- Written by Heart Beat Staff
A rare interview peppered with low blows
COLUMBIA, Mo 9/4/13 (Beat Byte) -- A Columbia police officers union is guilty of "an incredible amount of insubordination" few other organizations would tolerate, city manager Mike Matthes said in a rare, hour-long interview with KBIA last week.
Matthes blamed the Columbia Police Officers Association (CPOA) for forcing police chief Ken Burton "to deal with things no other law enforcement chief would ever have to deal with. CPOA has resented the fact that chief Burton is from outside the department."
Burton was hired from a Texas community in 2009.
Peppered with anger, frustration, and personal insults, Matthes' comments were another indication of a divide between labor and management at Columbia City Hall. His remarks followed questions from interviewer Ryan Famuliner regarding Burton's job performance, about which Matthes expressed "100% confidence."
Last year, CPOA -- aka the Columbia Fraternal Order of Police -- demanded Matthes fire Burton after a consultant's report revealed department morale so low it was "approaching toxicity". In the wake of Mayor Bob McDavid's unpopular call to raise property taxes for more police officers last month, CPOA pressured the city manager to find existing money in the budget instead.
"Our system allows for insubordination, unfortunately," Matthes told Famuliner, who asked about the damning consultant report. "Most people wouldn't let their own businesses to be run the way we must. Think about other systems like Boone County government and the Sheriff, where 100% of the employees are employed 'at will.' You'd better not pull that kind of stuff over there."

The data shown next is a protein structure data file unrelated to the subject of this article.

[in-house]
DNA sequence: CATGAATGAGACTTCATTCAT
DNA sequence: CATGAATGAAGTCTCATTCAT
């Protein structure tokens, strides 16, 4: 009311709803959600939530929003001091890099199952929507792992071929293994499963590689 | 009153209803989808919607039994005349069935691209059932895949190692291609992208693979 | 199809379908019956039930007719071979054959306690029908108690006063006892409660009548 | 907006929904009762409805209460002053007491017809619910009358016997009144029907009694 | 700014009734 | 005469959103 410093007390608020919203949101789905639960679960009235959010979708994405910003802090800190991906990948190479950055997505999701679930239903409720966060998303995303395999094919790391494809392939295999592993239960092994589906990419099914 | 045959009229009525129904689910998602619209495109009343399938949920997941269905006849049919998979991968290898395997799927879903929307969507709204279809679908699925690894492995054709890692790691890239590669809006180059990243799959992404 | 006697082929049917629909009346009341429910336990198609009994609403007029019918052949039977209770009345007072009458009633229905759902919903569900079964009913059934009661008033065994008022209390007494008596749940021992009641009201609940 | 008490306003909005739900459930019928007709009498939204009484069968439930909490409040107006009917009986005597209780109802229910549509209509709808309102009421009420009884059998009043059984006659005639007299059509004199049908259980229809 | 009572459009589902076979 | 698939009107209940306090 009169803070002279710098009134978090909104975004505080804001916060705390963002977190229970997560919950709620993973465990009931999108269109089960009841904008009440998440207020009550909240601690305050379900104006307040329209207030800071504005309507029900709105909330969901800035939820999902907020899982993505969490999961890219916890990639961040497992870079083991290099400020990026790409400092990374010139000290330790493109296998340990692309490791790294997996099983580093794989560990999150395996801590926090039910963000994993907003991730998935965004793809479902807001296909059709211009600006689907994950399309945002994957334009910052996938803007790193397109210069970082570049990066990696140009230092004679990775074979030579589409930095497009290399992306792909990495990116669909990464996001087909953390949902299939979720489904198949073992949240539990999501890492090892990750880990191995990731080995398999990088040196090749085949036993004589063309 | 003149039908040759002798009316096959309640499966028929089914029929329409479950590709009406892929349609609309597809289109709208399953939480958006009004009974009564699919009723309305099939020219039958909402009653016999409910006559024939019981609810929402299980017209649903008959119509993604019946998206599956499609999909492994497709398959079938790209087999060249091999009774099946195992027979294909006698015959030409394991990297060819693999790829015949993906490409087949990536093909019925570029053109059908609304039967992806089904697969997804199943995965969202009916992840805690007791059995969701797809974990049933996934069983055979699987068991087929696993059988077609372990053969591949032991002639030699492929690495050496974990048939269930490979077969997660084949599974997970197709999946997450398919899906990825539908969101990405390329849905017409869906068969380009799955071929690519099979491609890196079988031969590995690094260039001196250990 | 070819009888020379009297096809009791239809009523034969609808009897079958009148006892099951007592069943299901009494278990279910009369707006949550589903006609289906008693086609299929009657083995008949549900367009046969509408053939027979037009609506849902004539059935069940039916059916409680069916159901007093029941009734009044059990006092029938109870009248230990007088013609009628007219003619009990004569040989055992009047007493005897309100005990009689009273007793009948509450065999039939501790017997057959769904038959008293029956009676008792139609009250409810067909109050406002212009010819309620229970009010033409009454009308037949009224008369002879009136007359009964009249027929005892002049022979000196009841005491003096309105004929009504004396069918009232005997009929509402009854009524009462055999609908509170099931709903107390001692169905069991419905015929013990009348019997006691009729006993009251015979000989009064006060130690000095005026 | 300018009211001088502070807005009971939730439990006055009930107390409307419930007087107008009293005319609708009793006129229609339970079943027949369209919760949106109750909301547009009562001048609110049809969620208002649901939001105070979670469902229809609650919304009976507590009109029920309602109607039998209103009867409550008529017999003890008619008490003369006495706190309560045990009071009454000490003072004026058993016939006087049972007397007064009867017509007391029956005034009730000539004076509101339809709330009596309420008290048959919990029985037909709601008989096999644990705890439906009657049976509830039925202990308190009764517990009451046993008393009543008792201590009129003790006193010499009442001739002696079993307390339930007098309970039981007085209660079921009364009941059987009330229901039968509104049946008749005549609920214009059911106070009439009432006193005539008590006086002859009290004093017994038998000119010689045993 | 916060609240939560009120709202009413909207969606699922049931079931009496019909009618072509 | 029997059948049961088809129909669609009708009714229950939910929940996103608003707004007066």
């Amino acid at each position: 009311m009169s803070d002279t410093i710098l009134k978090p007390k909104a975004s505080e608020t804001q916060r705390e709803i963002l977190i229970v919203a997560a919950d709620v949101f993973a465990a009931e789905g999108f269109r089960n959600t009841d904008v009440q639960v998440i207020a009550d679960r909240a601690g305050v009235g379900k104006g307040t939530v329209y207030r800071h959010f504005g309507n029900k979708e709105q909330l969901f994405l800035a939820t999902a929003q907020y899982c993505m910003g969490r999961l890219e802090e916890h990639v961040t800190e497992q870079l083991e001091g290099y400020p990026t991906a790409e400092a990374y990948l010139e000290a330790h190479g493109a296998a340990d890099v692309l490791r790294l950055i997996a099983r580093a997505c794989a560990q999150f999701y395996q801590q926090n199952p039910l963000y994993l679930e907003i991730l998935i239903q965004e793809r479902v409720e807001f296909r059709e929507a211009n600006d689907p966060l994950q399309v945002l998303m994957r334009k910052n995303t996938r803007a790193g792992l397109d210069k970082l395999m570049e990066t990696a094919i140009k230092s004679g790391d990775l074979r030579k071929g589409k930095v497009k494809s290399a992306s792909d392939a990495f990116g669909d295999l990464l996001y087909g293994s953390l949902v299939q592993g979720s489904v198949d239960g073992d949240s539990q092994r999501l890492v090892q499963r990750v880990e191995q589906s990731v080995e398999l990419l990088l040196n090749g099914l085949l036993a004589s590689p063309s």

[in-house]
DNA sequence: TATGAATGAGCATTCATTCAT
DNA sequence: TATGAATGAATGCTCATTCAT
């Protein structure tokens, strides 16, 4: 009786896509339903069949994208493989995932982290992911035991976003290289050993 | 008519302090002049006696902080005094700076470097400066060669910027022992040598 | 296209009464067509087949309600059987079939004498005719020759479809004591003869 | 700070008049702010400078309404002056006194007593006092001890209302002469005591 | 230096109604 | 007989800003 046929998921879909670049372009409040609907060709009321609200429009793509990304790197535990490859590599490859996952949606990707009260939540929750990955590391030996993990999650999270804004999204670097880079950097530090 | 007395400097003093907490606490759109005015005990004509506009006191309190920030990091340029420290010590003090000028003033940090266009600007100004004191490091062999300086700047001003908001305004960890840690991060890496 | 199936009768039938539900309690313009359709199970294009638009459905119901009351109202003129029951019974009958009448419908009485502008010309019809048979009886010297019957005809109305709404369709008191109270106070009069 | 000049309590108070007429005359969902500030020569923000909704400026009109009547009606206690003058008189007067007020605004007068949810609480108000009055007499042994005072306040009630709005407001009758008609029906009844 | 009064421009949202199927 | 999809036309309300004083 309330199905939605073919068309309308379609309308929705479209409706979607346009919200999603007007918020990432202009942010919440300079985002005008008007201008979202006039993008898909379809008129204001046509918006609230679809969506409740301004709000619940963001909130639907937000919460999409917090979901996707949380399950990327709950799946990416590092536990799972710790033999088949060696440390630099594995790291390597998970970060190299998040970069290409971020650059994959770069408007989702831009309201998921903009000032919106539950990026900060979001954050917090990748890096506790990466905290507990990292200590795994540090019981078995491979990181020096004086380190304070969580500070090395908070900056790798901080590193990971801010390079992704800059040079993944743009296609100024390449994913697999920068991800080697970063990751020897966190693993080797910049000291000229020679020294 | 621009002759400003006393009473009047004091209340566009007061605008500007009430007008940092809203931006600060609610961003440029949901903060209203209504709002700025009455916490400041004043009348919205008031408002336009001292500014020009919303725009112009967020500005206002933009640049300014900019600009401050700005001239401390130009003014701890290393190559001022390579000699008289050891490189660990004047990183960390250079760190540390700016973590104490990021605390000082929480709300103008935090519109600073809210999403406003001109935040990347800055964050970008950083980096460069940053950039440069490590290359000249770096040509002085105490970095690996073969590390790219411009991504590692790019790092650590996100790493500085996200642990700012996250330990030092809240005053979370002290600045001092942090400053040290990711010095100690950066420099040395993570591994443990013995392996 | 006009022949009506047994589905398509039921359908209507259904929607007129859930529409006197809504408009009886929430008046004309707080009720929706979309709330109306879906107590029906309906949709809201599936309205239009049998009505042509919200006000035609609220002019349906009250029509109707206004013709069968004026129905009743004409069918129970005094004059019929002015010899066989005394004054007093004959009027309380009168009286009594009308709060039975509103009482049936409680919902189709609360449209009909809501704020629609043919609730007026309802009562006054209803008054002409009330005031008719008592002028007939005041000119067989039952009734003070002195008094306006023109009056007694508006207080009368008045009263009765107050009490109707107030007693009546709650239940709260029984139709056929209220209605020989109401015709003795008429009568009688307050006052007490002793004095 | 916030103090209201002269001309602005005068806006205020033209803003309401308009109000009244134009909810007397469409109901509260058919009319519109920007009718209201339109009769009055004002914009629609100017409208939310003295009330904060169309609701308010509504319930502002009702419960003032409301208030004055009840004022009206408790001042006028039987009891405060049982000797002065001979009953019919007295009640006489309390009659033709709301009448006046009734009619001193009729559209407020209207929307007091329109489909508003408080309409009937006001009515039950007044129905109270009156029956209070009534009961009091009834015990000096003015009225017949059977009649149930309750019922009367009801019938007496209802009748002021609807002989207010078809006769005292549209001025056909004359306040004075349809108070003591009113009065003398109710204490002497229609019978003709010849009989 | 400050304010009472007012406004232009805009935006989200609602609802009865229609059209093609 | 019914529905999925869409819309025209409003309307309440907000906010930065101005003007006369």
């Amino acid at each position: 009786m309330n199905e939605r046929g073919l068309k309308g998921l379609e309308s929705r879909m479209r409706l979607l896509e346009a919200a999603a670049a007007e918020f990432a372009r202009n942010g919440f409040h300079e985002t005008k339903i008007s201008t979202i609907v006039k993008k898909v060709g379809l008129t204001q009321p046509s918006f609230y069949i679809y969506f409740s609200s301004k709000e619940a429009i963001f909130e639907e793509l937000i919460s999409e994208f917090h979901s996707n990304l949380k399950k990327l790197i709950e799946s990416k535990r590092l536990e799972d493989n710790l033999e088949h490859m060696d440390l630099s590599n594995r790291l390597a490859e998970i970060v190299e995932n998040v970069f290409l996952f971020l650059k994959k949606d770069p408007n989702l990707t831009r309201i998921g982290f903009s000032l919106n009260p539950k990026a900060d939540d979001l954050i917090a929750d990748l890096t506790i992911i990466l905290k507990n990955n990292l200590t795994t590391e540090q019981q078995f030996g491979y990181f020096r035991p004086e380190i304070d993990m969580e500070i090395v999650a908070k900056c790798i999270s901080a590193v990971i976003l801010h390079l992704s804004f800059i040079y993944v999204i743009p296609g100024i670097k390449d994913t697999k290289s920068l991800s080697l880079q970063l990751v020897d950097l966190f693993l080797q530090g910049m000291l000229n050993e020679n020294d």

"That kind of stuff," Matthes explained, meant "smear campaigns and other old school union tactics that have never worked in our history, in America."
Reporters, he urged, must get past "petty rumors" and ask, "What is it about Chief Burton that is so bad? If you dig deep enough, what you end up with is very petty things."
Among the "petty" complainers, Matthes referenced retired police detective Bryan Liebhart. With other CPOA panelists, Liebhart addressed an August 13 public forum critical of police management and public safety budgeting.
"He is still extremely mad we deleted take home vehicles," Matthes explained. "He had to buy a car for the first time in his life. That would be embarassing if you admitted that publicly."
Matthes' remarks mirrored an August 25 editorial Burton wrote condemning "a disgruntled, retired line-level officer who in 20-plus years never had to make a command decision."
Looking toward the future, Matthes noted "a lot of positive growth in CPOA," though the group is "very fractured right now. After their press conferences, I get more calls from staff saying they're embarassed or angry with CPOA for not asking if they should hold a press conference, or if the membership agrees with their public stance."